@
Bitcoin reaches 10k! Breaking the 5 figure barrier for the first time since February 2018. Explore our Cryptocurrencies.

Paris Stock Exchange – Euronext Paris

The Paris Stock Exchange, historically known as the Paris Bourse or the Bourse de Paris, is the largest exchange in France.

Since 2000, the Paris Stock Exchange has existed as "Euronext Paris," one of five consolidated exchanges included within the pan-European "Euronext" marketplace. Equities, indices, bonds, commodities and derivatives are the financial instruments actively traded on the marketplace. In addition to the exchange in Paris, there are also installations in Amsterdam, Brussels, Lisbon and London.[1] More than 1,300 companies are listed on the integrated electronic exchange, making it the largest capital market in Europe.[2]

The vitality of the Paris marketplace is most commonly measured by the performance of the CAC 40 (CAC:IND) equities index. Managed by Euronext Paris, the index represents the 40 largest equities listed on the exchange in terms of liquidity and market capitalisation.[3] Investment and trading operations conducted by Euronext Paris are regulated domestically by France's Ministry of Economics, le Comité des Établissements de Crédit et des Entreprises d'Investissement (CECEI), the banking commission, and the Autorité des Marchés Financiers (AMF).[4]

As a whole, the Euronext exchange is immense in size. Through the consolidation of independent European markets into one universal marketplace, the Euronext has become a global leader of trade. As of November 2014, it was ranked the fourth-largest exchange in the world with a market capitalisation of US$3.5 trillion.[5]

History

The inception of the new Paris Bourse in the early 19th century marks the beginning of the modern era of financial markets in France. Although similarities to the old, monopolistic Parisian market place were apparent, the new Paris Bourse was deemed a "public" place in which the trade of securities could be conducted.[6] Its inception didn't provide unfettered free trade to the French people, but it did represent a movement of financial reform taking place in the region.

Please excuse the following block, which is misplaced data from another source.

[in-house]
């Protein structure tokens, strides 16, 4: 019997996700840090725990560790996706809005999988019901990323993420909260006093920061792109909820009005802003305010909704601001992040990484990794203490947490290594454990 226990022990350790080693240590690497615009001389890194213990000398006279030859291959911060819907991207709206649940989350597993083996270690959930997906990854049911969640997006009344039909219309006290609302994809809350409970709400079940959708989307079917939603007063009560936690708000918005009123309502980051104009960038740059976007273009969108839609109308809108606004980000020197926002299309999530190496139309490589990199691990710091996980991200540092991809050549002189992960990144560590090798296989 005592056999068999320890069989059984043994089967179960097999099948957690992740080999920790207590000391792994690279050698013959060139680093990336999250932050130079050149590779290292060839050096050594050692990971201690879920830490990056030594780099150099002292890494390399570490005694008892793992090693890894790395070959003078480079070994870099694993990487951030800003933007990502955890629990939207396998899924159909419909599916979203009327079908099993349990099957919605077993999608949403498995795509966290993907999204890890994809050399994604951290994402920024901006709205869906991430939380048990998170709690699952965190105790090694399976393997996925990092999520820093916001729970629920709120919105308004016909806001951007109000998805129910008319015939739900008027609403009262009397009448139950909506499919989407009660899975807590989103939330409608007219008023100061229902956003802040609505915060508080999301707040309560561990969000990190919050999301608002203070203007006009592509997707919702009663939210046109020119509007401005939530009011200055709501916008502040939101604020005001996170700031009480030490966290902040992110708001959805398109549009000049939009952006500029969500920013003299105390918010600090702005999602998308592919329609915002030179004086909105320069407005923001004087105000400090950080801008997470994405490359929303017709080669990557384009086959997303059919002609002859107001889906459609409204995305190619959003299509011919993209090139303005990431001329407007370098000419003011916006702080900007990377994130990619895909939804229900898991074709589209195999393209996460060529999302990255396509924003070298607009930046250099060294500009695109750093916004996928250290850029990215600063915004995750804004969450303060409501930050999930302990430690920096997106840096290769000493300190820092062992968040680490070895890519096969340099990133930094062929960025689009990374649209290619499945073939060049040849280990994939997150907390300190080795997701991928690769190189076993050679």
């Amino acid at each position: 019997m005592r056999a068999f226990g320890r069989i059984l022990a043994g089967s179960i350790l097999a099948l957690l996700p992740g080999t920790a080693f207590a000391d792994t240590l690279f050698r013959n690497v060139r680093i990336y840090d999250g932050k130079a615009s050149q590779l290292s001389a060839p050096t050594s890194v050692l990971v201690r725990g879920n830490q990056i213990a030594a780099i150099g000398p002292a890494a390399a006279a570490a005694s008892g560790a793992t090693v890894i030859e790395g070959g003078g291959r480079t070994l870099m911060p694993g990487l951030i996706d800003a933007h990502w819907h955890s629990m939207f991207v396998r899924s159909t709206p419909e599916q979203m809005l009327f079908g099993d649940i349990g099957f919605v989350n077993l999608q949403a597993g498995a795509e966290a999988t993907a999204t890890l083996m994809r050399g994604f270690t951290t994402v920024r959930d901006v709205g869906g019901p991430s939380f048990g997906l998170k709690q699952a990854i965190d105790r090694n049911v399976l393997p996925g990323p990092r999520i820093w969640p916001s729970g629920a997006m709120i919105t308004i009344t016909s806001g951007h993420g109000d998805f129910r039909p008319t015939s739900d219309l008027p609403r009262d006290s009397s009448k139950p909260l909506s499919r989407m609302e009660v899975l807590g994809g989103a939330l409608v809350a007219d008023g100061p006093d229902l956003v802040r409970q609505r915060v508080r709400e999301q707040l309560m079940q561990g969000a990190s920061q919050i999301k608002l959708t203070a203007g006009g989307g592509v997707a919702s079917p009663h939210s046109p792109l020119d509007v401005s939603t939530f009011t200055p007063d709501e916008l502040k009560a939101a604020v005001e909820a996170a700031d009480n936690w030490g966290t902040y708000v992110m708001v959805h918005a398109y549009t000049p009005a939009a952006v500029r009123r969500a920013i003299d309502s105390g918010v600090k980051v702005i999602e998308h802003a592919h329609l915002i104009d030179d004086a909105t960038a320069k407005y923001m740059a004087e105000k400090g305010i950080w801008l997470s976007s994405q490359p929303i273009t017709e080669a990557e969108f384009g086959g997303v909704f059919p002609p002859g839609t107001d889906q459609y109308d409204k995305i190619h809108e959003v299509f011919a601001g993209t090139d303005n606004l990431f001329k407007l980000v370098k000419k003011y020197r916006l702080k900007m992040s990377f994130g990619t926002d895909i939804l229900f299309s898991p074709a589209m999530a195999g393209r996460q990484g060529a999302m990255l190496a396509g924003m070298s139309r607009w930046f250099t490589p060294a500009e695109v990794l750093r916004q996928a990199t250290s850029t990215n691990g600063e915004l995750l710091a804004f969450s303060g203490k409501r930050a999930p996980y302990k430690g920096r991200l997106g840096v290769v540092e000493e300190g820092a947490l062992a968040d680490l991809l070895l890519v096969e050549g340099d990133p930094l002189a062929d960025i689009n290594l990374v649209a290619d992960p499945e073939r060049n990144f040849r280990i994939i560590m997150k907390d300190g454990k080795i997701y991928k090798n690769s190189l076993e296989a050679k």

The home of the Paris Bourse was a grand structure named the Palais Brongniart. It was completed in 1826 and housed the open-outcry system of trade conducted within the exchange for the next 150 years.[7]

The 1980s marked a period of systemic reforms for the Paris Bourse. In an attempt to regain business lost to the London Stock Exchange, the Paris Bourse integrated computer trading systems into trading operations performed at the exchange. By 1989, the open-outcry method of trading, which had defined trade at the Paris Bourse for hundreds of years, remained only in a limited capacity.[8] By 1998, the exchange became a fully electronic marketplace.[9]

In 1999, France's four premier financial institutions merged and underwent a comprehensive restructuring. The SBF, MATIF SA, MONEP SA and Société du Nouveau Marché consolidated into one new company, the "Paris Bourse SBF SA." Under this new formation, trading activities involving stocks, bonds, derivatives and commodities were all available from one exchange.[10]

The year 2000 marked the official end of the Paris Bourse as an independent financial marketplace. The newly created Paris Bourse SBF SA merged with exchanges from Amsterdam and Brussels to create the first ever pan-European exchange, eventually named the Euronext N.V.[11]

The Euronext provided fully integrated electronic trading options for investors and offered access to equities, debt, derivatives and commodities markets. In 2007, the Euronext exchange merged with the New York Stock Exchange, thereby creating the entity "NYSE Euronext." The merger was championed as a way to create a "truly global marketplace" and promote the international trading of equities, debt instruments and derivatives.[12]

Any opinions, news, research, analyses, prices, other information, or links to third-party sites are provided as general market commentary and do not constitute investment advice. FXCM will not accept liability for any loss or damage including, without limitation, to any loss of profit which may arise directly or indirectly from use of or reliance on such information.